Science.gov (United States)

    Schroder, Mark Stewart; Woodmansee, Donald Ernest; Beadie, Douglas Frank

    2002-01-01

    A procedure and tools for quantifying surface cleanliness are described. Cleanliness of a target surface is quantified by wiping a prescribed area of the surface with a flexible, bright white cloth swatch, preferably mounted on a special tool. The cloth picks up a substantial amount of any particulate surface contamination. The amount of contamination is determined by measuring the reflectivity loss of the cloth before and after wiping on the contaminated system and comparing that loss to a previous calibration with similar contamination. In the alternative, a visual comparison of the contaminated cloth to a contamination key provides an indication of the surface cleanliness.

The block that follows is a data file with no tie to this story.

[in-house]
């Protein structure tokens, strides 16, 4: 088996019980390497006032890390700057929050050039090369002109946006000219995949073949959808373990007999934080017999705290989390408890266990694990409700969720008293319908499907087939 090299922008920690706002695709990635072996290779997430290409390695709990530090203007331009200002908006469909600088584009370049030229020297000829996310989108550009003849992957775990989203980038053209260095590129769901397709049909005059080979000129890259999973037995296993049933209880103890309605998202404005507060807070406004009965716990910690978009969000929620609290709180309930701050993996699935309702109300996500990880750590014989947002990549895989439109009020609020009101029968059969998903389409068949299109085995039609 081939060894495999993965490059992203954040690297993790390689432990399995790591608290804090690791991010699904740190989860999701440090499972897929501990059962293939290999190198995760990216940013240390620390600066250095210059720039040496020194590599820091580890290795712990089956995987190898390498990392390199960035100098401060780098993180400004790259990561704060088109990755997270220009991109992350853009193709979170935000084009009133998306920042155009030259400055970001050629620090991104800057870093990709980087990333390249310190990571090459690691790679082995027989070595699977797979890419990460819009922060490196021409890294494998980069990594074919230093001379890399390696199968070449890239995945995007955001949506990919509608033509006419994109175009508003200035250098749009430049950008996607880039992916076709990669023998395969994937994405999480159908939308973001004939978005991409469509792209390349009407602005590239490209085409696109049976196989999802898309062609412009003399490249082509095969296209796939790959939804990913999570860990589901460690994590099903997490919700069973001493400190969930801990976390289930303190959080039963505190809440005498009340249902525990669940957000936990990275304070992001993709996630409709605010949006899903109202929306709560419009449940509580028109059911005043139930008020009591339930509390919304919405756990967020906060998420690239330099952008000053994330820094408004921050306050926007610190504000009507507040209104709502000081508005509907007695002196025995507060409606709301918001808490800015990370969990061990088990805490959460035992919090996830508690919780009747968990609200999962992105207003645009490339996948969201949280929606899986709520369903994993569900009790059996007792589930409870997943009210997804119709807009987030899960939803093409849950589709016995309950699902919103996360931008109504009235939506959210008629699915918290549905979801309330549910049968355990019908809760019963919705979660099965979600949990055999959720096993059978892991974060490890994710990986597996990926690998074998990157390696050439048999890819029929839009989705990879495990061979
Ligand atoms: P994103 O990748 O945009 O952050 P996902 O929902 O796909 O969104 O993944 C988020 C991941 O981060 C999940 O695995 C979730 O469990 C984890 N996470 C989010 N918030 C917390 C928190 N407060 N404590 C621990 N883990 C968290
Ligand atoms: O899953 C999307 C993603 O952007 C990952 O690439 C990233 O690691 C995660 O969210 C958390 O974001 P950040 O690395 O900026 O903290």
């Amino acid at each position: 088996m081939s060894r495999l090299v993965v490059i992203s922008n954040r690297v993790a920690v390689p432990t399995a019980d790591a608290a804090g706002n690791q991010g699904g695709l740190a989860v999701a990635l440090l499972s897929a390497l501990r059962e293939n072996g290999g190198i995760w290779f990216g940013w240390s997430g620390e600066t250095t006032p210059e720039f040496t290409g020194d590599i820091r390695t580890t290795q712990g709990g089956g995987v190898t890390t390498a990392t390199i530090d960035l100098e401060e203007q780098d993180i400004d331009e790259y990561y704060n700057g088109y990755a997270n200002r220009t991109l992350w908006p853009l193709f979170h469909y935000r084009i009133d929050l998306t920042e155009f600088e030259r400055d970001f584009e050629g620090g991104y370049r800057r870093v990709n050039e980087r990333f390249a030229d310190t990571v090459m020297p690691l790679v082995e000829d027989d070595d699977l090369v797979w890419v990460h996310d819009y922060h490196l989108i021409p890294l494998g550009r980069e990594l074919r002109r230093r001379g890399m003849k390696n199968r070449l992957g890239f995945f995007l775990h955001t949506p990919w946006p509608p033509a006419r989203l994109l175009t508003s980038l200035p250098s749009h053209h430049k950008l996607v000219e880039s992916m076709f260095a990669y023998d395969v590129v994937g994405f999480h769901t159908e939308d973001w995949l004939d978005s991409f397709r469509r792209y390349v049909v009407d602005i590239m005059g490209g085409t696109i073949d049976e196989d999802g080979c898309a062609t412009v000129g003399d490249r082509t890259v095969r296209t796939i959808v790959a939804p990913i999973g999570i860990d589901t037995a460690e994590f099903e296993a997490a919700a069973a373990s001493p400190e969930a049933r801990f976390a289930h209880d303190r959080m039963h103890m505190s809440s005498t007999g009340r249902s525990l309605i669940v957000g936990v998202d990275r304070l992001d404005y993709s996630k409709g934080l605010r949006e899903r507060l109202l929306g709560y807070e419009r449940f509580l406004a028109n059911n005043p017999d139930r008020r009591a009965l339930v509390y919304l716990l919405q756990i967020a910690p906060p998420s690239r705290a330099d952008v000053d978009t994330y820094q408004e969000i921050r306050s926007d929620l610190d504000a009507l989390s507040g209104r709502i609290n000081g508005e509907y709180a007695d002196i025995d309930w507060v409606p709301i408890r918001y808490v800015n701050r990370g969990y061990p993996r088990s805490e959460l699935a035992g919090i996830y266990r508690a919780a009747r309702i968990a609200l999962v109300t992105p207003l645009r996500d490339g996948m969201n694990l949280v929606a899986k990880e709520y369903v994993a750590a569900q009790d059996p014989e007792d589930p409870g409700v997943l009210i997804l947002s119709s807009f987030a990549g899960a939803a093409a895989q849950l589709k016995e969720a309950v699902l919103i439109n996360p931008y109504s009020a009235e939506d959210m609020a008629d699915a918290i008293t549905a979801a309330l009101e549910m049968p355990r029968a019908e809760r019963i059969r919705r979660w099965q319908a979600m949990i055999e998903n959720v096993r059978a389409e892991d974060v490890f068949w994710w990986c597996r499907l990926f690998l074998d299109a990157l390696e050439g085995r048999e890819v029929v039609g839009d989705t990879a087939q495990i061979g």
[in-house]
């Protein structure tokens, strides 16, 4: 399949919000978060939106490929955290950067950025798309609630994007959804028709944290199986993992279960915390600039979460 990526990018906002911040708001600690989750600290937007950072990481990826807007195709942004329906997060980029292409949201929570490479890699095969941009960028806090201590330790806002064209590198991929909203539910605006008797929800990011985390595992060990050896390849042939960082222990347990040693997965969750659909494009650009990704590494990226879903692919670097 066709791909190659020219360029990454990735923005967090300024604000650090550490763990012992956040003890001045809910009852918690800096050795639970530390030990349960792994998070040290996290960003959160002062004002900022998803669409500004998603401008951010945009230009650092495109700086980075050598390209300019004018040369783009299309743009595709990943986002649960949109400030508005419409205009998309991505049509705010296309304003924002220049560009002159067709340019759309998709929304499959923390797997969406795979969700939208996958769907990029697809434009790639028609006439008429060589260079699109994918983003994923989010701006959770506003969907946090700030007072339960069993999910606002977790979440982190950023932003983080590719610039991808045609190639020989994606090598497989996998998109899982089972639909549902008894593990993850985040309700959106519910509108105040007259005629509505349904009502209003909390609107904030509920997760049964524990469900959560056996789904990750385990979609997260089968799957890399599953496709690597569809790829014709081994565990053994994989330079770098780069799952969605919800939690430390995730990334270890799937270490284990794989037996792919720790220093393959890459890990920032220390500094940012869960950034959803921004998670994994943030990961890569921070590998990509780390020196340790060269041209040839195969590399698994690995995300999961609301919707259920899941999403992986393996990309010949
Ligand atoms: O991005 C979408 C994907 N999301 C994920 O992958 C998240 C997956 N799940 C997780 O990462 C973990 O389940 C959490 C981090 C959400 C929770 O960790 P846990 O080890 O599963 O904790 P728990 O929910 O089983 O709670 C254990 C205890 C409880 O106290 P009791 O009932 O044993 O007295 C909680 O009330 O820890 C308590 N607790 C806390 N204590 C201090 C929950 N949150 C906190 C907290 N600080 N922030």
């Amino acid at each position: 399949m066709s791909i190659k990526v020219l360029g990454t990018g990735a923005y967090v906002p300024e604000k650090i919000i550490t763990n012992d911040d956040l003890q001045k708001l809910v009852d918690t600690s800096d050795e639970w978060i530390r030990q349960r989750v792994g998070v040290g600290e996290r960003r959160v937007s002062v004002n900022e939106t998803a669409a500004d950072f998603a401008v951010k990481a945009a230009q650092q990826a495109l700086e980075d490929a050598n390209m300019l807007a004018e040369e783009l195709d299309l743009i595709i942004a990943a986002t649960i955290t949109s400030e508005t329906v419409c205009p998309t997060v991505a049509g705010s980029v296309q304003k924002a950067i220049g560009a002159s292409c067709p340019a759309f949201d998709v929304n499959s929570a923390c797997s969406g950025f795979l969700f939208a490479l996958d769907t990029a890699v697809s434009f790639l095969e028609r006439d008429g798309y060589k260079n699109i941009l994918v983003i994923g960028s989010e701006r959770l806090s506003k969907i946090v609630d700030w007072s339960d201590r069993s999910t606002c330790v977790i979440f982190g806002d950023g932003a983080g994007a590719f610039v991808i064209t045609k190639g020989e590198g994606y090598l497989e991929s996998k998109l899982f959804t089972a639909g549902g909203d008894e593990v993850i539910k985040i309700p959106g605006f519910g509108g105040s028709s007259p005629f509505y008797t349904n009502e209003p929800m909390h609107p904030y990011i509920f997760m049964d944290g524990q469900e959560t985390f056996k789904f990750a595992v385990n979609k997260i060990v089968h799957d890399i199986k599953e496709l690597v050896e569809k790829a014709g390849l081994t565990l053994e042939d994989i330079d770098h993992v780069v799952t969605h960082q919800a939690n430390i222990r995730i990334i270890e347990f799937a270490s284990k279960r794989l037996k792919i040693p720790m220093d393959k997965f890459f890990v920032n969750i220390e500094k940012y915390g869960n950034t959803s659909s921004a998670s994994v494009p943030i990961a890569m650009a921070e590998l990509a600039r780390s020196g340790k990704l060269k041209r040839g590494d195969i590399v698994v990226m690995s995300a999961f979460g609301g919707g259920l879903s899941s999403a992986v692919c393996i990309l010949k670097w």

1. Comparison of Summer and Winter California Central Valley Aerosol Distributions from Lidar and MODIS Measurements

    Science.gov (United States)

    Lewis, Jasper R., Jr.; DeYoung, Russell J.; Chu, D. Allen

    2010-01-01

    Aerosol distributions from two aircraft lidar campaigns conducted in the California Central Valley are compared in order to identify seasonal variations. Aircraft lidar flights were conducted in June 2003 and February 2008. While the PM2.5 concentration is highest in the winter, the aerosol optical depth measured from MODIS is highest in the summer. A seasonal comparison shows that PM2.5 in the winter can exceed summer PM2.5 by 55%, while summer AOD exceeds winter AOD by 43%. Higher temperatures wildfires in the summer produce elevated aerosol layers that are detected by satellite measurements, but not surface particulate matter monitors. Measurements of the boundary layer height from lidar instruments are necessary to incorporate satellite measurements with air quality measurements.